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Life Arts    H1'ed 4/18/11

The Midnight Ride of ... Sybil Ludington

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Sybil Ludington, statue by Anna Hyatt Huntington (color added)
Sybil Ludington, statue by Anna Hyatt Huntington (color added)
(Image by Wikimedia (Anthony 22))
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April 18th was my grandmother's birthday, which was why she often regaled us grandchildren with a retelling of Henry Wadsworth Longfellow's famous poem, Paul Revere's Ride :

Listen, my children, and you shall hear

Of the midnight ride of Paul Revere,

On the eighteenth of April, in Seventy-Five;

Hardly a man is now alive

Who remembers that famous day and year

While many Americans today believe Longfellow's version as gospel, the poet took significant liberties in his retelling of the story, as Revere was one of many dozen riders that night, some of whom even rode longer distances.

Even Revere's artistic contributions -- his unequalled silversmithing skills -- have been eclipsed, undeservedly, by the ghostly vision of him galloping through the shadows.

At the time of Revere's ride, many of the Patriot leaders, including John Hancock and Samuel Adams, had bounties on their heads, and had left Boston to hide out in the countryside. So it was to warn them of possible impending capture or assassination that both Paul Revere and William Dawes were dispatched from Boston to ride separate routes to Lexington.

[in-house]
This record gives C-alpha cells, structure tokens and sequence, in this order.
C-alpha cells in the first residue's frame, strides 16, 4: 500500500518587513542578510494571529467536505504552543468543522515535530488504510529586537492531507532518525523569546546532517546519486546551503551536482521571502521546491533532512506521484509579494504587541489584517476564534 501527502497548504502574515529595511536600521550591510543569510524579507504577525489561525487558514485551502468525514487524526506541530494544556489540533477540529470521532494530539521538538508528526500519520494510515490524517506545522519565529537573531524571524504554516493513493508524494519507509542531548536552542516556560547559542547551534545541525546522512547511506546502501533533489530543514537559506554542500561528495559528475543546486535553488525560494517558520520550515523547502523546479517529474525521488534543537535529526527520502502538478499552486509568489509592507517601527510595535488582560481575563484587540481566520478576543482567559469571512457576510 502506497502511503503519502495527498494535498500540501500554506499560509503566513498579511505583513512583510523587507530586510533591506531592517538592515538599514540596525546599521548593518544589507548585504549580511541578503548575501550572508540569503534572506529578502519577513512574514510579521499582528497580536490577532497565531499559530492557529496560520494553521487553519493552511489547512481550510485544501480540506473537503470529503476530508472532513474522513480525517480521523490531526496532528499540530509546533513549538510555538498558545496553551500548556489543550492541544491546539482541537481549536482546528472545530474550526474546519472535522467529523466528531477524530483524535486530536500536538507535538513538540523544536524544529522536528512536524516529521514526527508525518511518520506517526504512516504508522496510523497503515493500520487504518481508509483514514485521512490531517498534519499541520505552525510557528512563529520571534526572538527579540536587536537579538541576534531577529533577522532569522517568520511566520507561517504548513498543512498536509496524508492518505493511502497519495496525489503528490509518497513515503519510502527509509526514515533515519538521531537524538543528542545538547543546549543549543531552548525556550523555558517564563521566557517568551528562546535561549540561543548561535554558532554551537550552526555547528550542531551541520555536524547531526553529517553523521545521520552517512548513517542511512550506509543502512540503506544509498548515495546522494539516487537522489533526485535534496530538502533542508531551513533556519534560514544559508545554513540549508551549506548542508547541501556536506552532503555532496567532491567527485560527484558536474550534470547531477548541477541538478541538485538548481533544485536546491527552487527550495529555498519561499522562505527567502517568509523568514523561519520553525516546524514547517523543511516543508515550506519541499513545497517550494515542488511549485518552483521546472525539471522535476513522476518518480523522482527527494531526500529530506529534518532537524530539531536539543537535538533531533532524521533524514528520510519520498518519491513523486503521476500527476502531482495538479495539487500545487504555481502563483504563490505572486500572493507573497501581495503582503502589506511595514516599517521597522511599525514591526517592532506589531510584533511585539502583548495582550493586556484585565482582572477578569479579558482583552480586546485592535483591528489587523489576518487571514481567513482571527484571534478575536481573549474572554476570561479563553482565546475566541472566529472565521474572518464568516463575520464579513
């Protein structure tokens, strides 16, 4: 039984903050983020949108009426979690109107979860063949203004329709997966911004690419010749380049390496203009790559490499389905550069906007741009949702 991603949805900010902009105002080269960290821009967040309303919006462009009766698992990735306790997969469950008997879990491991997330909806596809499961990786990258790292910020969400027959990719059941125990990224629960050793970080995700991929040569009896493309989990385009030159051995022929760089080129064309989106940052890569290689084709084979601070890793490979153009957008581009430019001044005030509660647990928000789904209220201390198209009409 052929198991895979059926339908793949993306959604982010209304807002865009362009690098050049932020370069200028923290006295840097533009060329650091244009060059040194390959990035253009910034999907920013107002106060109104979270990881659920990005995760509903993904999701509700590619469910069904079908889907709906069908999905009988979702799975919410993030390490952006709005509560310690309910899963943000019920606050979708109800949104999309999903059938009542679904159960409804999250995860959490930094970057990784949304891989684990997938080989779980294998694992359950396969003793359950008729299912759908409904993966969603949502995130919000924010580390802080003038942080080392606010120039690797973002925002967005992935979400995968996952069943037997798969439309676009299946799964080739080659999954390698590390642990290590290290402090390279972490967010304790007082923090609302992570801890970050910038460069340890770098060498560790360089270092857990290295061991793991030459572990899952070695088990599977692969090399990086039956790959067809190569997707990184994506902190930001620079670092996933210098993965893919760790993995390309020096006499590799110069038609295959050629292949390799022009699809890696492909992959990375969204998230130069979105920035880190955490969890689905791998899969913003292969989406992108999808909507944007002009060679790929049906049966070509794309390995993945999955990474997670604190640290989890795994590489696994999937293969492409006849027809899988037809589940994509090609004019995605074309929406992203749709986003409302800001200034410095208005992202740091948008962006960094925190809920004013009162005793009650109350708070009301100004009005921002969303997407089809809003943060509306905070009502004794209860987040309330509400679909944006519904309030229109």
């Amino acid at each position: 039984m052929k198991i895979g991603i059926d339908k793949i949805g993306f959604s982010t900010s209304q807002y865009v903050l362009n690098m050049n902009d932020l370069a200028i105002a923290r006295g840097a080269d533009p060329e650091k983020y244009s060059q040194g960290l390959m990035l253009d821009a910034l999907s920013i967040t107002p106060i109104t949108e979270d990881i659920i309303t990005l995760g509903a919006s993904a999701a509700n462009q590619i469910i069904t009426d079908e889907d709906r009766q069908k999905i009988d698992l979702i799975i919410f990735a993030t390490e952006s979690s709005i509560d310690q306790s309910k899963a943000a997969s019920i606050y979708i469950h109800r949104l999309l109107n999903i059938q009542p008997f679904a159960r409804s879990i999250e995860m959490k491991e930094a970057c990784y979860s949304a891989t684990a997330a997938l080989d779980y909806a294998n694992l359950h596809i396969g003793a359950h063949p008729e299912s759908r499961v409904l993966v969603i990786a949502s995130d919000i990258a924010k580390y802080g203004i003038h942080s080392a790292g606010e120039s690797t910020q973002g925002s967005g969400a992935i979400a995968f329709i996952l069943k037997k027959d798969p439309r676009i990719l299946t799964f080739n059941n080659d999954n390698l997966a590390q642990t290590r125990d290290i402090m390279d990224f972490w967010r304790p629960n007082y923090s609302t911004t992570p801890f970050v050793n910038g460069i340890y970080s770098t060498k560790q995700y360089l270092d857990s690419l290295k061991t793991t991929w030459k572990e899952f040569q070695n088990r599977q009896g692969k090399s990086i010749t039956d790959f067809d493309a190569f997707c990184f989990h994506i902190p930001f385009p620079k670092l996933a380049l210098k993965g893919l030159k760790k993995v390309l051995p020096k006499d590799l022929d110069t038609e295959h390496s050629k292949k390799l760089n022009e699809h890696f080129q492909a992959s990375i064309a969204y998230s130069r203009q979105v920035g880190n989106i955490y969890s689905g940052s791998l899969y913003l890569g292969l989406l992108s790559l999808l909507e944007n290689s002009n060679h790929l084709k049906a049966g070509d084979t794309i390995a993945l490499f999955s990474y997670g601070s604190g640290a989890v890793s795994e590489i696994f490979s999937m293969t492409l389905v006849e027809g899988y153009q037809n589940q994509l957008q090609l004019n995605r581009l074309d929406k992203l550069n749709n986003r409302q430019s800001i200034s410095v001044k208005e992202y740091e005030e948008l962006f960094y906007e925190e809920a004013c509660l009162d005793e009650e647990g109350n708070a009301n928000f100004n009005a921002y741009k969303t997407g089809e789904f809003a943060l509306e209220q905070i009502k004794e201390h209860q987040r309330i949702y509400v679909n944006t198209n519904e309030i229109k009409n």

One if by land, and two if by sea,

And I on the opposite shore will be

Ready to ride and spread the alarm

Through every MIddlesex village and farm

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Meryl Ann Butler is an artist, author, educator and OpedNews Managing Editor who has been actively engaged in utilizing the arts as stepping-stones toward joy-filled wellbeing since she was a hippie. She began writing for OpEdNews in Feb, 2004. She became a Senior Editor in August 2012 and Managing Editor in January, (more...)

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